I met Jessica a few years ago, after taking her wonderful workshop, “Writing Through Grief.” After the class, I devoured her memoir Invisible Sisters– Jessica’s gorgeous, yet heartbreaking story about the early deaths of her two sisters from two different terminal diseases. Have you ever cried your eyes out over a book because it shifted your thinking about the fragility and power of life? That’s how I felt after reading Invisible Sisters.
Jessica’s workshop and book helped me to write more fearlessly about the complexities of grief in my own personal essays. But they’ve also helped me to become a better fiction writer. If there is a common language between fiction and nonfiction, it is certainly the expression, through words, of pain from loss. And when I sat down to write my first novel, Secrets of the Sari Chest, I channeled the fearless truths from Jessica’s workshop and her memoir through my characters.
Which is why I can’t wait to get my hands on her new book, “Writing Through Grief,” to be published next year. Because the made-up characters in my next novel have a lot of grief to work through, too.
WHEN DOES SHE WRITE?
Like you, I revel in the “writers’ camp” experience; the artists’ colony, retreat, or residency. It’s alternately exciting and appalling (and exciting again, because I can dig in that very minute and fix what I wrote) to be face to face with my work for weeks at a time. But that’s a rare and generous break in the “real” life that I also love.
The more realistic answer to “when do you write” is “almost every day, sometimes to the detriment of being on time for other things.” I’m currently on deadline with a book and my teaching schedule is intentionally light, so I’m at my desk in my very messy home studio, five to six days a week from about mid-morning until it’s time to make dinner, and sometimes for a few hours late in the evening. On a good day, that adds up to a full eight hours or more. Other days, family responsibilities, teaching, errands, or the value of a good day off mean that I write for an hour or two, and that’s okay, too.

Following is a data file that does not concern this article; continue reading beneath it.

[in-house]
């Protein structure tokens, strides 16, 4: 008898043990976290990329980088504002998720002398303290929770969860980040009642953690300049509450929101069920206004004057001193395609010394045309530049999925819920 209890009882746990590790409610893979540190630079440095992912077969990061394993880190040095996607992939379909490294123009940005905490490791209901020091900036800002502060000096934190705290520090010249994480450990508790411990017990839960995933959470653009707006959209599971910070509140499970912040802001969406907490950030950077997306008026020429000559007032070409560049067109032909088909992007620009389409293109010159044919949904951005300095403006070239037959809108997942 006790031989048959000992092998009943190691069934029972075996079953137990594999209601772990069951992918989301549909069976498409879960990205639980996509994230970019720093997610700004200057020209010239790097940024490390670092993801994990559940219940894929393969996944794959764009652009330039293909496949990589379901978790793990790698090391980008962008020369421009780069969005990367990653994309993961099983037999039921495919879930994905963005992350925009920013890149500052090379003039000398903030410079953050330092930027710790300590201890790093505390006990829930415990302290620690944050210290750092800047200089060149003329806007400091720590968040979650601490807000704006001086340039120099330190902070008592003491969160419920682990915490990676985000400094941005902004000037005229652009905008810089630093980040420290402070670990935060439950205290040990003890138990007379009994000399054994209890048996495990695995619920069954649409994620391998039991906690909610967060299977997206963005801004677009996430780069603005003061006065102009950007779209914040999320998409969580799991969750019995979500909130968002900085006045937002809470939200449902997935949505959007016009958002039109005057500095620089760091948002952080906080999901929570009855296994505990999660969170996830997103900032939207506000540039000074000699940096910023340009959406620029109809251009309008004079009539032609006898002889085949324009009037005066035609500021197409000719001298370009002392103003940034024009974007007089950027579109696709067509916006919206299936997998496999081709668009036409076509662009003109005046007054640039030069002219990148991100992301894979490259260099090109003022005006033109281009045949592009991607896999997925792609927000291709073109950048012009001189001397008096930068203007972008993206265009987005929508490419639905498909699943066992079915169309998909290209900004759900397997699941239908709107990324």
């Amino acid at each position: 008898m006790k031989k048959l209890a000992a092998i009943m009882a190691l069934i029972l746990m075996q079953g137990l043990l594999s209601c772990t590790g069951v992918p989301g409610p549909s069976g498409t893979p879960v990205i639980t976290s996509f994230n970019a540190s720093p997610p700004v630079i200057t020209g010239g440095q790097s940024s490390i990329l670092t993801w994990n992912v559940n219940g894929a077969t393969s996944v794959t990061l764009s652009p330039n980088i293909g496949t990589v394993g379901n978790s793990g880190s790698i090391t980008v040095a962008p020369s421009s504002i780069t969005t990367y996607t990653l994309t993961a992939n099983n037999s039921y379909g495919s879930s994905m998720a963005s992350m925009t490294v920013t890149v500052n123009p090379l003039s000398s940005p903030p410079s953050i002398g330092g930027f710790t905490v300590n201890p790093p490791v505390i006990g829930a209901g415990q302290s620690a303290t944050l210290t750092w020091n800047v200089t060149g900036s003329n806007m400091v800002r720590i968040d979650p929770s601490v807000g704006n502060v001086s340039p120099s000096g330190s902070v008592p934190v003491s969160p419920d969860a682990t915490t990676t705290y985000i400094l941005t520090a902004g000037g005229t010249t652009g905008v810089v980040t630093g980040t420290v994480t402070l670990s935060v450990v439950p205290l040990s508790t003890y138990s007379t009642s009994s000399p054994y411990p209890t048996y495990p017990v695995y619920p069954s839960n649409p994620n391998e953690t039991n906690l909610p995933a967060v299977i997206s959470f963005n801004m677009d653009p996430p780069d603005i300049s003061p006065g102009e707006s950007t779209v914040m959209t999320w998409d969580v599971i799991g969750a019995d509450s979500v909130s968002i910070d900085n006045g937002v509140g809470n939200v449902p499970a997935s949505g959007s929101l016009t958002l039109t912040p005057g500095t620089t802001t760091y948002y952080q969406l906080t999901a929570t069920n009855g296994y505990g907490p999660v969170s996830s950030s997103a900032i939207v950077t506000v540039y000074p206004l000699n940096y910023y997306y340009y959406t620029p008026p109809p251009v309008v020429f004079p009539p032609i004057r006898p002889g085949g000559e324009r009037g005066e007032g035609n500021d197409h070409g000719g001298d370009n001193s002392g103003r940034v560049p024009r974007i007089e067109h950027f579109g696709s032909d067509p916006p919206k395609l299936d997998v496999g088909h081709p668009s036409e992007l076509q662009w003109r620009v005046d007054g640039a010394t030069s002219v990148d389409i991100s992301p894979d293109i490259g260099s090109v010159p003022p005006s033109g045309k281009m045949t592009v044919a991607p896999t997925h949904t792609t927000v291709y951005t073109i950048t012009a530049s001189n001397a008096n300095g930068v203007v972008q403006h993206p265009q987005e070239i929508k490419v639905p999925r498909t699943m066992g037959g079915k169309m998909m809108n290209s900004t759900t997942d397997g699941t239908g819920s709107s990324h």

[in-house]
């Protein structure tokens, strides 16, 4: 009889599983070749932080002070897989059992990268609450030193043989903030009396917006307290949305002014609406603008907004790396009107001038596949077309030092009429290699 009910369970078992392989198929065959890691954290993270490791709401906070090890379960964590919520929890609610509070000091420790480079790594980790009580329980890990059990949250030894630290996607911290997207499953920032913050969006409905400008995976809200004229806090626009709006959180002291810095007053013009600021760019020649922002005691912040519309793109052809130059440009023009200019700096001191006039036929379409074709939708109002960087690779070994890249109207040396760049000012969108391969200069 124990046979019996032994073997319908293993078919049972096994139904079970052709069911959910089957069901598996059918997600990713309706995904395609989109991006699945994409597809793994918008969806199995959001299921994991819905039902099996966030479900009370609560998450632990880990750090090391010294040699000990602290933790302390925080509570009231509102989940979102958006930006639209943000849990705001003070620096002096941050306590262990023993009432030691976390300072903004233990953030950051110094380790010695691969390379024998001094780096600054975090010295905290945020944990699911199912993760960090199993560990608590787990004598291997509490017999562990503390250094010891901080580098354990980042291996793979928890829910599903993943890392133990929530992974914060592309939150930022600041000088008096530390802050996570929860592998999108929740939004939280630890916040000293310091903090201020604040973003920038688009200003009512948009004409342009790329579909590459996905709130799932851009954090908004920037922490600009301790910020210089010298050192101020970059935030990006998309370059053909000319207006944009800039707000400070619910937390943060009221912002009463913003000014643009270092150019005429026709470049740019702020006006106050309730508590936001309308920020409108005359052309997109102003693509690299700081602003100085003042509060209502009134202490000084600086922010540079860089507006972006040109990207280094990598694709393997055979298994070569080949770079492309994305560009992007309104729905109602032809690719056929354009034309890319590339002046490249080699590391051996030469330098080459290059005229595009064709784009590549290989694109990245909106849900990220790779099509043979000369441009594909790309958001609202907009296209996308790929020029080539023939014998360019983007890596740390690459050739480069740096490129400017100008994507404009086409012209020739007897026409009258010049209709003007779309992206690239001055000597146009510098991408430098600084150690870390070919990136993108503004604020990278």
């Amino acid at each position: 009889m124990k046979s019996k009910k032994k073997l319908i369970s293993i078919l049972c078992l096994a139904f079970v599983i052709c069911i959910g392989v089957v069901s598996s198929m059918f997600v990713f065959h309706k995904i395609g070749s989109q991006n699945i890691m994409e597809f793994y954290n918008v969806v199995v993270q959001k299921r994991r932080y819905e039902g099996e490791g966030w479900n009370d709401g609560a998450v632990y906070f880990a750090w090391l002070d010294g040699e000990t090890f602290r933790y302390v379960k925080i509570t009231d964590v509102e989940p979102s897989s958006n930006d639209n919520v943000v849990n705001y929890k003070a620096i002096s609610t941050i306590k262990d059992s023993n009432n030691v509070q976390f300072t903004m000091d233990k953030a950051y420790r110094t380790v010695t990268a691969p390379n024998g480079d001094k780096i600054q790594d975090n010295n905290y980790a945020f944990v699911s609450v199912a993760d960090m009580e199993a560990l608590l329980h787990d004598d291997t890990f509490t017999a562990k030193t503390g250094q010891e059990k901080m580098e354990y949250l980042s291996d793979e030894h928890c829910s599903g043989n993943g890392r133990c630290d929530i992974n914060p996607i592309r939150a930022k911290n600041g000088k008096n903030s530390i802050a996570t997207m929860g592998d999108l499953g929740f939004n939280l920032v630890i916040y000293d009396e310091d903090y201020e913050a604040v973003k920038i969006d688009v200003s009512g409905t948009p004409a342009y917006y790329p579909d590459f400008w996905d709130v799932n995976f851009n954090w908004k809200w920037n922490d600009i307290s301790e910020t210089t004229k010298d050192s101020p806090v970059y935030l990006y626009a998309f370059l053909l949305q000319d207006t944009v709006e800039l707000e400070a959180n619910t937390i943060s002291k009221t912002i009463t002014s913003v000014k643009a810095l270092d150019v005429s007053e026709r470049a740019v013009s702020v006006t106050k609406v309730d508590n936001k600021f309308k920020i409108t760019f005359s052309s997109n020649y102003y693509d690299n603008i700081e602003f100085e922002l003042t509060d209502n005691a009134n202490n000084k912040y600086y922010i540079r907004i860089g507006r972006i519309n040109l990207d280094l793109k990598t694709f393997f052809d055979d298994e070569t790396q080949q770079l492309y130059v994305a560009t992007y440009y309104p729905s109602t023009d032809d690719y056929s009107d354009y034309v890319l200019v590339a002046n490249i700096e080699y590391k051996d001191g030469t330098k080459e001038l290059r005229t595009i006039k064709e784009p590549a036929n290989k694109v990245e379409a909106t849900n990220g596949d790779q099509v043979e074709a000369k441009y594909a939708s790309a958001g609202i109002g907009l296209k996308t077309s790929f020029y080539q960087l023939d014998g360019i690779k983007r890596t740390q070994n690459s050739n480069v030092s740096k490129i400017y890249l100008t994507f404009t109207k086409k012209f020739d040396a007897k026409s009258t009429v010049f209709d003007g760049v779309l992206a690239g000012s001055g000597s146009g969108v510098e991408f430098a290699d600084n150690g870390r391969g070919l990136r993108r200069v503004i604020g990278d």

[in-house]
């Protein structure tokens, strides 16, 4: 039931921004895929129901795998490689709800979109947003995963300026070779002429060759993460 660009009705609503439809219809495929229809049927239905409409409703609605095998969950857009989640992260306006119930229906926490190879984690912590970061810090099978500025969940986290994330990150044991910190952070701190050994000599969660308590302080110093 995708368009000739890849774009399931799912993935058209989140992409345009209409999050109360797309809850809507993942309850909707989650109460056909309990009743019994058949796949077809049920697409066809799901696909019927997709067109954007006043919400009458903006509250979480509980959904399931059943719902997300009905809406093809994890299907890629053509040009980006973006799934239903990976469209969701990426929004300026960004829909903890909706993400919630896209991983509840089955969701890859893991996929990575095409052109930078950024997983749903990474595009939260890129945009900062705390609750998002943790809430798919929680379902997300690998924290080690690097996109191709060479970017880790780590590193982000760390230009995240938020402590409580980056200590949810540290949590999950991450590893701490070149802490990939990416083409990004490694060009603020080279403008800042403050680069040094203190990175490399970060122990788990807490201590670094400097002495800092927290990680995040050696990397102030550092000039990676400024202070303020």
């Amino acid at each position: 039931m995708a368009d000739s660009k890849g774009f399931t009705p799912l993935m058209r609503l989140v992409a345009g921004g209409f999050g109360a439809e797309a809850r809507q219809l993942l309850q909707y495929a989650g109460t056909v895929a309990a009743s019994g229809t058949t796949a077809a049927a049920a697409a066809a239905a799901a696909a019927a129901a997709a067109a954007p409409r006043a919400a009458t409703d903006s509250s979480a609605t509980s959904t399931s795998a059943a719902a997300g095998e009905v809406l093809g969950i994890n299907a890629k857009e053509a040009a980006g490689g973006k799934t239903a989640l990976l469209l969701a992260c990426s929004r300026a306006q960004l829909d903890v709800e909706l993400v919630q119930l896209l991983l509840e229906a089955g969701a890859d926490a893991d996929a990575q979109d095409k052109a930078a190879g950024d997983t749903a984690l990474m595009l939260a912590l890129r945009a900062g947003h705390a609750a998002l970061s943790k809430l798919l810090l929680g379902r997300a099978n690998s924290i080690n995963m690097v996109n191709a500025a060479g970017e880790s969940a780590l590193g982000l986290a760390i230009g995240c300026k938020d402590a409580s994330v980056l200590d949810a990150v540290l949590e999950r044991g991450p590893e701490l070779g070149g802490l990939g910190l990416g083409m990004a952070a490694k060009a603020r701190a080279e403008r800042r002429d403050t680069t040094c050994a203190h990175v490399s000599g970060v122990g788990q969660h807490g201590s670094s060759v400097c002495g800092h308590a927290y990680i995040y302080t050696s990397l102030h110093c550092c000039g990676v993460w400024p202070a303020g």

At conferences, I’ve grabbed an hour with my laptop between leading workshops. I write on airplanes, on Amtrak, in hotel rooms, and make notes about bits and pieces at times in between if I feel the need to.
And sometimes, I don’t write, and instead recharge my batteries; the laptop one and the emotional/mental one. I’ll be the better for it the next day.
BIO: Jessica Handler is the author of the forthcoming Writing Through Grief (St. Martins Press, 2013.) Her first book, Invisible Sisters: A Memoir (Public Affairs, 2009) was named by the Georgia Center for the Book one of the “Twenty Five Books All Georgians Should Read.” Atlanta Magazine called it the “Best Memoir of 2009.” Her nonfiction has appeared on NPR, in Drunken Boat, Tin House, Brevity, Newsweek, The Washington Post, More Magazine, and elsewhere. Honors include 2011 and 2012 residencies at the Josef and Anni Albers Foundation, a 2010 Emerging Writer Fellowship from The Writers Center, the 2009 Peter Taylor Nonfiction Fellowship for the Kenyon Review Writers’ Workshop, and special mention for a 2008 Pushcart Prize. www.jessicahandler.com.